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Brian Robinson is more than just spokesman
Dick Yarbrough
Dick Yarbrough - photo by File photo

Unless you are one of the intrepid public servants we keep sending back to the Gold Dome to get you out of our hair, or a lizard-loafered lobbyist lurking around the Capitol with free lunch coupons or members of the news media with coffee stains on their shirts and cynicism in their hearts, the name Brian Robinson may be unfamiliar to you.

For 4½ years, Robinson has served as Gov. Nathan Deal’s communications director. Now, he has decided it is time to go out and start life anew in his own firm, Robinson Republic, where he plans to provide political guidance for corporate clients and do some campaign work as well.

“This is an opportunity to prove to myself that I can make it on my own,” he said.

There is no question that he has been battle-tested.

Being the communications director for a governor — any governor — is to walk a high wire without a net.

“Gov. Deal has an audience of 10 million people,” Robinson said, “and what he says matters. Everything he does is news.”

That can be good or bad depending on what the news is but, regardless, it has been Robinson’s job to see that the governor’s message gets through to the public as unfiltered as possible. Not always an easy job.

“Fortunately, the governor is comfortable dealing with the media,” he said.

Chris Riley, Deal’s chief of staff said, “Brian Robinson is fiercely loyal and a guy you want in the foxhole with you when things get tough.”

Robinson’s most lethal weapon has been his tart tongue. He has been known to scald the hide off those who would challenge his boss, sometimes to the discomfort of the governor and those in his inner circle.  

This is damning with faint praise, but one reason I like Brian is because he reminds me of — well — a younger me. Like Robinson, I have operated my own political-consulting firm. Like Robinson, I have dealt with media frenzies in high-profile environments — he with Nathan Deal’s ethics issues during the 2010 gubernatorial campaign and the state’s handling of the ice storms in 2014, and me with the public second-guessing over the planning for the 1996 Centennial Olympic Games and the media hysteria after the Olympic Park bombing. Anybody remember the character assassination of poor Richard Jewell?

Like Robinson, I have made a few over-the-top comments in the heat of battle.

After one of our frequent dustups with then-Atlanta Mayor Bill Campbell, who was more of a hindrance than help in the staging of 1996 Games, I was quoted as saying Campbell “could make a racial issue out of a lima bean.” For the longest time, I feared I would be sued for libel by a bunch of lima beans, but I think they enjoyed seeing their name in The Washington Post.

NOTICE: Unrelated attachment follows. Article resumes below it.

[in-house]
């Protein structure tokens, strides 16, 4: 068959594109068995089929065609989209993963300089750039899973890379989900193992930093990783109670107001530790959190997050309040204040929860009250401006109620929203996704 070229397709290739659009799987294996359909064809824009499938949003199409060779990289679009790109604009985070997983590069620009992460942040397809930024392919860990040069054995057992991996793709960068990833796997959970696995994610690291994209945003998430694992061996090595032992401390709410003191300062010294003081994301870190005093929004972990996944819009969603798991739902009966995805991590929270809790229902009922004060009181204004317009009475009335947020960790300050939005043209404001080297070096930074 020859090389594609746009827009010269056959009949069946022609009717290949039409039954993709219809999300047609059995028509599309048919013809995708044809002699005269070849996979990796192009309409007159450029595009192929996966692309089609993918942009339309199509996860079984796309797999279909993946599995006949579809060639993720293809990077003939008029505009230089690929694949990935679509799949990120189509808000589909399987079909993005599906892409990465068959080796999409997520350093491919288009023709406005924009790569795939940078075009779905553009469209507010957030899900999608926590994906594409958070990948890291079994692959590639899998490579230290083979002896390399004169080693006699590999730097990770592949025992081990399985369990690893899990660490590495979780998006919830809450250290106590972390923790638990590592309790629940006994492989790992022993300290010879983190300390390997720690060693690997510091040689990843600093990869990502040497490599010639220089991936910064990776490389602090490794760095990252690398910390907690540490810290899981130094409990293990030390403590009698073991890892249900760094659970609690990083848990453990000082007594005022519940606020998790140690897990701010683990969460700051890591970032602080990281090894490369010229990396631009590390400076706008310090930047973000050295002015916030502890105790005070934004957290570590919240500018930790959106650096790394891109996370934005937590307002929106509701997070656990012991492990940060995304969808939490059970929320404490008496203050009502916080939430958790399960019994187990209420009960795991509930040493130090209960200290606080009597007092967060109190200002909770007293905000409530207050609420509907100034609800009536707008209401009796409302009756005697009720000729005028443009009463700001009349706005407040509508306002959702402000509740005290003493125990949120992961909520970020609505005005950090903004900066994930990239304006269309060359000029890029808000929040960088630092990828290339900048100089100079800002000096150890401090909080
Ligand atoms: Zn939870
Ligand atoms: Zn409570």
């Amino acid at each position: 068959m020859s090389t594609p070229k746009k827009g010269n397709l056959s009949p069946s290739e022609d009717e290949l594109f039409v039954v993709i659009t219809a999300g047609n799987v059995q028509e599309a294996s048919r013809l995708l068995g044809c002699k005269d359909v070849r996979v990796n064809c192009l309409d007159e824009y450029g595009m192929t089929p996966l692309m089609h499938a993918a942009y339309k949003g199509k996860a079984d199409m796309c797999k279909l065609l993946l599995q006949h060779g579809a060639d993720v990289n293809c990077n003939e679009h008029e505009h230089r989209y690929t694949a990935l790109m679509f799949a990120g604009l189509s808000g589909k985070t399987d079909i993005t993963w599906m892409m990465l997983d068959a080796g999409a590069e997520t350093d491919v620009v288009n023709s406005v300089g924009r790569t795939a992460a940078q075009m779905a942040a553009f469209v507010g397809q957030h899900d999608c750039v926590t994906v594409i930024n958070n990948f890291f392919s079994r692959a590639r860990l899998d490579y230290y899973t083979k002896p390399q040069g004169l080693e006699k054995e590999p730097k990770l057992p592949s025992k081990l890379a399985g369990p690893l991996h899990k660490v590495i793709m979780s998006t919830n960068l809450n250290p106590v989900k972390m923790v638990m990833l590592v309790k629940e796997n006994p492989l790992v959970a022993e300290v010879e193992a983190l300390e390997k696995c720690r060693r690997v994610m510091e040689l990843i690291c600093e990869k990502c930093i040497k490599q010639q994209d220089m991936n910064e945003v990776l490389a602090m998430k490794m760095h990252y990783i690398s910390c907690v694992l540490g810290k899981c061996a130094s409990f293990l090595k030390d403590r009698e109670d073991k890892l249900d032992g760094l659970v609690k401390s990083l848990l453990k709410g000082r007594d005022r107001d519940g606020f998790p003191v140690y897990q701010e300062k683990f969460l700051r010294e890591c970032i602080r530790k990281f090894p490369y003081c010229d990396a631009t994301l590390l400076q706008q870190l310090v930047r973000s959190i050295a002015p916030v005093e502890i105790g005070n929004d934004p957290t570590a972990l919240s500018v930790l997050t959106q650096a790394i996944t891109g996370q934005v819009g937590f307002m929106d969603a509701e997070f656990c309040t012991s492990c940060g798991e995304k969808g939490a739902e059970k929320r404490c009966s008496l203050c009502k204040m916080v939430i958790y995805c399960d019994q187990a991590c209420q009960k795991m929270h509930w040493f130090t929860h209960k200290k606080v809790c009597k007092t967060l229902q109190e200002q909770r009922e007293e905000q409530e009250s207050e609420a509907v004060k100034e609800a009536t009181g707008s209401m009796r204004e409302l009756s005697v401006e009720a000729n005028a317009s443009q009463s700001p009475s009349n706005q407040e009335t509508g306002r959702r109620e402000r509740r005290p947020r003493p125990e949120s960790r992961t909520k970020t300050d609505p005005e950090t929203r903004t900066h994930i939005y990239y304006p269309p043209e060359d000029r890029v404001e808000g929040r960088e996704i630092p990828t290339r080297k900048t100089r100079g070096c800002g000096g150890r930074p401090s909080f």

My favorite Robinson retort came when gadfly filmmaker Michael Moore demanded his memoir be pulled from all the bookstores in Georgia and vowed to donate royalties to “help defeat the racists and killers” who had executed convicted cop-killer Troy Anthony Davis in 2011.

Said Robinson, “We think it’s cute that he thinks anyone in Georgia would buy his book, but if any Georgian does, I’m happy to double the royalties and buy a pack of gum for a charity of Michael Moore’s choice.”

Even a pompous legend-in-his-own-mind like Moore must have quickly figured out it would be wise to let that one pass and not get into a war of words with Robinson. He would have ended up as just so much verbal roadkill.

If some have raised their eyebrows at a few of Robinson’s barbs, no one has ever questioned his loyalty and his willingness to aggressively defend his boss against the political slings and arrows aimed at him. I admire that. I was fiercely loyal — and still am — to Billy Payne, Atlanta Centennial Olympic Games’ CEO.

When it was announced in 1993 that Sydney would get the 2000 Olympic Games, their CEO asked Payne for some staffing advice.

Payne said, “The first thing you do is get you a mean SOB to look out for you.” Pointing over his shoulder at me, he said, “That’s mine.”

I once told that story to Gov. Deal, who laughed and said, “I guess I have one, too.”

He has, and a good one. Now, after 4½ years of walking the political high wire for the governor, Robinson is going to try walking it on his own. I wish him well.

Contact Yarbrough at; at P.O. Box 725373, Atlanta, GA 31139; and online at or

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